I was trying in my last post to stick mostly to issues of remedy in the hypothetical world where a violation is assumed, because Establishment Clause jurisprudence ain’t my forte, but I’ll try and respond a little. (Except respond in that wishy-washy way where y’don’t actually cite many laws because y’don’t actually know that many…)
First off, hey, I am more than happy to abandon Lemon. To quote dear buddy Nino, “As to the Court’s invocation of the Lemon test: Like some ghoul in a late night horror movie that repeatedly sits up in its grave and shuffles abroad, after being repeatedly killed and buried, Lemon stalks our Establishment Clause jurisprudence once again, frightening the little children and [government] attorneys.” If the one thing to come out of Salazar is a final stake through the Lemon test’s heart, that wouldn’t be too shabby.
But Scalia lost me a bit during the oral arguments yesterday, with his apparent bafflement with the idea that a cross might somehow not represent everyone. If you want to test that theory, just imagine a national monument to veterans that was a Wiccan symbol — and watch the fur fly and howls of fury ring out.
A cross is Christian. I do feel there’s ample leeway for crosses under the First Amendment when, like Argonne, a cross is erected — specifically at the time it was created — as a deliberate memorial to war, but there is some serious retconning going on with Sunrise Rock. And this is where I really agree with Buono — it is not the cross per se that is so offensive, it is the strong arm tactics that prevent the display of any other religion. As for the MLK Jr.’s church example, that would not be at all problematic, because the history there makes it abundantly clear that the governmental intent would not be promotion of any particular religion. The same can just as adamantly not be said to be the case for Sunrise Rock, where legislative protection has never been prefaced as anything other than protection-of-a-cross-because-it’s-a-cross.
And I’m not really sure Kagan was right about that when she said during the oral arguments that the VFW was free to change the speech, but I can’t find the article I was reading yesterday that covered that in more detail, so maybe I’m the one mixed up. (And if she is right, the government made a serious error. What if the VFW turned it into “a monument for the dead killed by the traitorous U.S. government on 9/11”?)
What bothers me most about the whole deal is the blatant bad faith of the government in all of these instances. I don’t think it’s really arguable that:
1) The overwhelming majority of these cases involve the government defending Christian symbols and refusing to allow the display and placement of non-Christian symbols; and,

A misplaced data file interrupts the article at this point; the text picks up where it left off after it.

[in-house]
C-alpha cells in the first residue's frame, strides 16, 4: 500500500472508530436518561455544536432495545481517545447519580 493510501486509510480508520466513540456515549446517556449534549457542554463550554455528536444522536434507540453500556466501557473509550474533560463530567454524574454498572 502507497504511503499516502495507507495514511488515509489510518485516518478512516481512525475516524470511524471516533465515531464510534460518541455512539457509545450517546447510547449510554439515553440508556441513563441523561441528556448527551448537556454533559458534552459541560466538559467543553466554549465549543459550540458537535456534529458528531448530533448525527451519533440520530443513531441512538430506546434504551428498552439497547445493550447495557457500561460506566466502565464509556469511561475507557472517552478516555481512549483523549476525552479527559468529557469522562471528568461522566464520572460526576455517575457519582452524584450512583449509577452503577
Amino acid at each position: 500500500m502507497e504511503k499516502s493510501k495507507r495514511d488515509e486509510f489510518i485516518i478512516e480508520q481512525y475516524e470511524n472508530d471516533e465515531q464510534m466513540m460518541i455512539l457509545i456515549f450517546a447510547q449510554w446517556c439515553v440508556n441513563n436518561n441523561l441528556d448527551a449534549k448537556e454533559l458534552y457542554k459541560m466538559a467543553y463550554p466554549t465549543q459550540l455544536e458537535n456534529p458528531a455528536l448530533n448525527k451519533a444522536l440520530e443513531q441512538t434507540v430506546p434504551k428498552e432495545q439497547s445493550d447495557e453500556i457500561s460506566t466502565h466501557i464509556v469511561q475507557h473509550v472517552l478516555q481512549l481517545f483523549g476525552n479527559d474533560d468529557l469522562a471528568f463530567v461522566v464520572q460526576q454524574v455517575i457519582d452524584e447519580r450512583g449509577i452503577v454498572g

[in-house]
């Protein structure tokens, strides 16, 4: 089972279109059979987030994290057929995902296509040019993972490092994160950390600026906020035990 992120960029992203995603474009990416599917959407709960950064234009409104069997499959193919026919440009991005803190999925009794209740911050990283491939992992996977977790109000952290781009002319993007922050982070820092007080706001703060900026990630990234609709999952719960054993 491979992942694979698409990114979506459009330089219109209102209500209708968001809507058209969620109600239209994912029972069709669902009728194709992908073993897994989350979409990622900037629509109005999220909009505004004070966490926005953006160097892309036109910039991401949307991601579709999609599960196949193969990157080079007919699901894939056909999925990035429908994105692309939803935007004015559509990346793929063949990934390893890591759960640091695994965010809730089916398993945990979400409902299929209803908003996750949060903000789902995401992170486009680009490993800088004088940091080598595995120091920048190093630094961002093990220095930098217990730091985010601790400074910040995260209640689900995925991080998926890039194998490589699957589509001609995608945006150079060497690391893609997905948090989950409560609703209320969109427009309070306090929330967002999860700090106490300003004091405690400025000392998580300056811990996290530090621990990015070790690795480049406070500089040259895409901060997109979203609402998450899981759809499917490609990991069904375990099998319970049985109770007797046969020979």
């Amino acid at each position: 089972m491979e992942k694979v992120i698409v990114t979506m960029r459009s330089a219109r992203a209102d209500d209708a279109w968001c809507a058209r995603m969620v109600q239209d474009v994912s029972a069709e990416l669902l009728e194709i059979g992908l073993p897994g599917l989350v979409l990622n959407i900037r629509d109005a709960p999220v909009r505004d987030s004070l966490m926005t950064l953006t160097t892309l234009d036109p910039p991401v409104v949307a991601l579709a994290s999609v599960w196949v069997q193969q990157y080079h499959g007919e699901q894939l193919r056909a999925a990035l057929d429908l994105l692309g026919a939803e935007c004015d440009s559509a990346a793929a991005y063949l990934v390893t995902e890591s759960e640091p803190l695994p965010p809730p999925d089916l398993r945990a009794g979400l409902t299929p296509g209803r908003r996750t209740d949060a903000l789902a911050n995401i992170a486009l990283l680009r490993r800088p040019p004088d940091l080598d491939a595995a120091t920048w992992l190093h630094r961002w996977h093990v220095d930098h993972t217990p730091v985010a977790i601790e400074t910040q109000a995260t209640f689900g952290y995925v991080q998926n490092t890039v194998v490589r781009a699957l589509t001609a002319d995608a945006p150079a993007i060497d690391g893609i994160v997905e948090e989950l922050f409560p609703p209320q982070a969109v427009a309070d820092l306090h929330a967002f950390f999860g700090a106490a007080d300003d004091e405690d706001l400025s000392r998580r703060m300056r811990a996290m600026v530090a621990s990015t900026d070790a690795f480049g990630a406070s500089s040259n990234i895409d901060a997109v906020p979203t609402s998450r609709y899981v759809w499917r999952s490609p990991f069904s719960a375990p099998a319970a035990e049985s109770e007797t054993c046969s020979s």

2) If the Sunrise Rock cross had not specifically been a “cross,” Congress would not have wasted so many man hours writing new laws to defend it.
The fact the government can do this over and over and over again and then still put on the innocent act and breathlessly proclaim, “Oh! But it’s not about Christianity! It’s just about the memorial and our heritage!” every time it gets litigated bothers the hell out of me. And the bad faith in Sunrise Rock is even more apparent — this whole issue started up because they wanted to avoid having to let other religions also be displayed in the park. “Bad faith” almost doesn’t go far enough in describing the government’s tactics — they aren’t being subtle about their promotion of Christianity and they don’t even care.
To summarize: The government cannot weasel its way into promoting a particular religion by abusing loopholes, engaging in legislative creativity, and bending over backwards to escape black letter restrictions that prohibit the substance of what they are doing.
(And to clarify that statement a bit — no, I do not believe there is any “conspiracy” or deliberate intent to do this. It’s just the result of a series of unconnected acts by a largely-Christian legislative branch which results in an emergent pattern of Christian favoritism. But that doesn’t make it okay.)
As for the standing, I’m completely with you, and I think I may have came across more strongly than I truly feel. (Although the “is standing really-truly jurisdictional-in-the-classical-sense, particularly when its prudential” line of thought is an awesome subargument all in its own I might address later…) Still, what would happen in a case where the government did blatantly establish a religion? But in such a way as to not directly infringe on anyone else’s rights to practice? The injury would resemble some version of “mental distress” or “offended sensibilities,” but I don’t think it should be dismissed solely on that ground. We proved from Roe v. Wade that we can invent new standing tests when faced with sui generis injuries that don’t quite pass the standard test, and there are already allowances on tax payer standing when it comes to religion. So I think a reasonable argument can be made to recognize a different set of injuries that can provide for standing in the Establishment Clause context. “I’m offended” is never sufficient, but something more along the lines of “I am severely offended, and the Constitution protects me from having my religious sensibilities trampled on by the government in narrow situations that involve the state promotion of religion.” Only written so it sounds prettier.